The Maney & LauRen Morning Show

Weekdays 6:00AM-9:00AM

Hosting Thanksgiving can be hard, so don’t make these mistakes.

Whether you’re a seasoned pro at hosting Thanksgiving or it’s your first time, there’s a lot you can learn from the mistakes of Thanksgivings past. When you’re having a gathering with lots of people and way too much food. There’s always a chance for minor hiccups. However, according to The Takeoutthese are lessons learned by those who’ve hosted Turkey Day feasts before. They can help you avoid those turning into major disasters.

Don’t mess with success – If you watch enough Food Network programming or look at enough Instagram food porn, you may be tempted to try out new recipes to wow your guests. But Thanksgiving isn’t the day for that. Your guests want familiar comfort food, so stick with what you know works and experiment some other time.

Do the baby math – When half your guests are bringing babies, sometimes multiple per family, where does that leave your headcount? Toddlers and babies have a different impact on seating and possibly how much food you’ll need, so if you’re not sure whether a niece is old enough to eat mashed potatoes or needs a high chair or regular chair, it’s okay to ask the parents.

Be realistic about pets – Any animals in the house will likely find their way to the food, and may try to sneak a bite or two. So if you can close them off in a space guests can’t wander into, that may be the best place for pets during your gathering.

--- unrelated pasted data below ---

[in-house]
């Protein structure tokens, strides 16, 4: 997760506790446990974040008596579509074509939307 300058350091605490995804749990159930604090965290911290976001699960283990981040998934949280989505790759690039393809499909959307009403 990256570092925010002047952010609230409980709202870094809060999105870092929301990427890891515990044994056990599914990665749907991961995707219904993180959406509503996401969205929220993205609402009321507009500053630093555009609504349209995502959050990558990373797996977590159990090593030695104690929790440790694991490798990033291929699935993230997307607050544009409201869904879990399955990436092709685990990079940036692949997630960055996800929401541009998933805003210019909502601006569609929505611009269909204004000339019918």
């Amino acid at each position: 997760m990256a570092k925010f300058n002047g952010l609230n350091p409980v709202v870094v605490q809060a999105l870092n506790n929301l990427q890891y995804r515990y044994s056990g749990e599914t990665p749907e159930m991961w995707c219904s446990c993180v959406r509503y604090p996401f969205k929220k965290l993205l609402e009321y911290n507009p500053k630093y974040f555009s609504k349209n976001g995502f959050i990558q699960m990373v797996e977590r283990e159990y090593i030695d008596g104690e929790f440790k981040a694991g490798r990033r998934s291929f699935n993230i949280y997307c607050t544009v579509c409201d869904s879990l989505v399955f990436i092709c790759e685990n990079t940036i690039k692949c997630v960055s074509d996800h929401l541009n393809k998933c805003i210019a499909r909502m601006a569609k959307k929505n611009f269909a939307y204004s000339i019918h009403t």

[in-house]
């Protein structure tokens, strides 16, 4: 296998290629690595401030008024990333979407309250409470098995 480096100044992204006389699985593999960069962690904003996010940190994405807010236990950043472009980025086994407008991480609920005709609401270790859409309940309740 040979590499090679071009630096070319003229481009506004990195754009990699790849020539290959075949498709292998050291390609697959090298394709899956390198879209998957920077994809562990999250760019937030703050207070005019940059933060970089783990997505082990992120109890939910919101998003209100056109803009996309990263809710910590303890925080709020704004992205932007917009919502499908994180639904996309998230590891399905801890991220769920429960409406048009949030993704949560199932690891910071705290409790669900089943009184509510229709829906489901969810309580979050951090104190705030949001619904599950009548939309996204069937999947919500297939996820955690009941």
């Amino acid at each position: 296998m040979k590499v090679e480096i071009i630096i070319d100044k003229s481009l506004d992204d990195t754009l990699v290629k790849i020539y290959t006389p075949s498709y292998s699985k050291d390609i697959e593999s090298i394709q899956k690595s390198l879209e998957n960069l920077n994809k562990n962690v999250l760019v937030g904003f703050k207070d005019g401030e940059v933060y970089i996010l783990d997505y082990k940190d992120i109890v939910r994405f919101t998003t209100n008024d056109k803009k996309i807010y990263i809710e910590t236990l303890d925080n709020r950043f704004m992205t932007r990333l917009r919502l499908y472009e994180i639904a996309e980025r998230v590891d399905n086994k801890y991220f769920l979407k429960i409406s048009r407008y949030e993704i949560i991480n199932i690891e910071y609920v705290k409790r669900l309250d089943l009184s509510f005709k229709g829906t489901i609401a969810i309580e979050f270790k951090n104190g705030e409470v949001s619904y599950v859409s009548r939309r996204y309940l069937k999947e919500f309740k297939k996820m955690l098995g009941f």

Tell guests what to bring and be specific – If you tell them to bring whatever they like, you could end up with 25 bottles of wine and a gas station package of cheese and crackers. To make guests feel valued, you can give customized suggestions, like, “Oh, everyone always raves about your corn pudding. Could you make enough to serve 12?” People don’t like to show up empty-handed, so don’t make them.

Have a game plan for oven space – This week is a good time to take the pans and baking dishes you’ll use and arrange them in a cold oven to get an idea what fits where. Then make a list of the order you plan to cook everything so all you have to do is follow that on Thanksgiving.

Keep everyone out of the kitchen – Put drinks, glassware, and anything else guests will need anywhere but in the kitchen so you have the room you need to cook in there.

Keep the kids entertained and mess-free – This means no Play-Doh or slime at your gathering, because it will end up everywhere and you’ll still be finding it on New Year’s Eve.

Remember what really matters – Thanksgiving is all about togetherness, so if you’ve got everyone under one roof, don’t worry if things aren’t perfectly coordinated, as they rarely are, no matter how much you plan.

Source: The Takeout

written by